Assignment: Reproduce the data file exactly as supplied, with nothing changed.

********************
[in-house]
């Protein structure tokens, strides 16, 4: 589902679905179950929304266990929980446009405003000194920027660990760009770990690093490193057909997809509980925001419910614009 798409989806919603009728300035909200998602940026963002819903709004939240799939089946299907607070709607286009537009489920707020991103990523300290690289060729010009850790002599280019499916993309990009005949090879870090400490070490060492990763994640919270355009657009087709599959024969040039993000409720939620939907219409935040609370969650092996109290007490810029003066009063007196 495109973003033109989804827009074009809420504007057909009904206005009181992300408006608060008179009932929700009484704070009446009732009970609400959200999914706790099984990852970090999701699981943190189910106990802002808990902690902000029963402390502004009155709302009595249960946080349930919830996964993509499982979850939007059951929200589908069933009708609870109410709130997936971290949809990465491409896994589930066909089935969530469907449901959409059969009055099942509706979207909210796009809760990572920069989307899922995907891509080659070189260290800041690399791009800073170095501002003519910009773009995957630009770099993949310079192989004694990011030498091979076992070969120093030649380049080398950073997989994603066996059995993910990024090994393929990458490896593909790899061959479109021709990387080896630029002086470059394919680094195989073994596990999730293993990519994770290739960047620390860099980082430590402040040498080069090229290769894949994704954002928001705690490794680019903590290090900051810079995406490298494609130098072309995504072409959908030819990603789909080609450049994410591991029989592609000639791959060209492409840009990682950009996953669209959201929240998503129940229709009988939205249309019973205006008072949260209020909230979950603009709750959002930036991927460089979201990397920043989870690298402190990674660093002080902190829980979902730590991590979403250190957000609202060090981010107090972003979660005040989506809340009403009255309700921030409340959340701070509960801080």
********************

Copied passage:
[in-house]
């Protein structure tokens, strides 16, 4: 589902679905179950929304266990929980446009405003000194920027660990760009770990690093490193057909997809509980925001419910614009 798409989806919603009728300035909200998602940026963002819903709004939240799939089946299907607070709607286009537009489920707020991103990523300290690289060729010009850790002599280019499916993309990009005949090879870090400490070490060492990763994640919270355009657009087709599959024969040039993000409720939620939907219409935040609370969650092996109290007490810029003066009063007196 495109973003033109989804827009074009809420504007057909009904206005009181992300408006608060008179009932929700009484704070009446009732009970609400959200999914706790099984990852970090999701699981943190189910106990802002808990902690902000029963402390502004009155709302009595249960946080349930919830996964993509499982979850939007059951929200589908069933009708609870109410709130997936971290949809990465491409896994589930066909089935969530469907449901959409059969009055099942509706979207909210796009809760990572920069989307899922995907891509080659070189260290800041690399791009800073170095501002003519910009773009995957630009770099993949310079192989004694990011030498091979076992070969120093030649380049080398950073997989994603066996059995993910990024090994393929990458490896593909790899061959479109021709990387080896630029002086470059394919680094195989073994596990999730293993990519994770290739960047620390860099980082430590402040040498080069090229290769894949994704954002928001705690490794680019903590290090900051810079995406490298494609130098072309995504072409959908030819990603789909080609450049994410591991029989592609000639791959060209492409840009990682950009996953669209959201929240998503129940229709009988939205249309019973205006008072949260209020909230979950603009709750959002930036991927460089979201990397920043989870690298402190990674660093002080902190829980979902730590991590979403250190957000609202060090981010107090972003979660005040989506809340009403009255309700921030409340959340701070509960801080």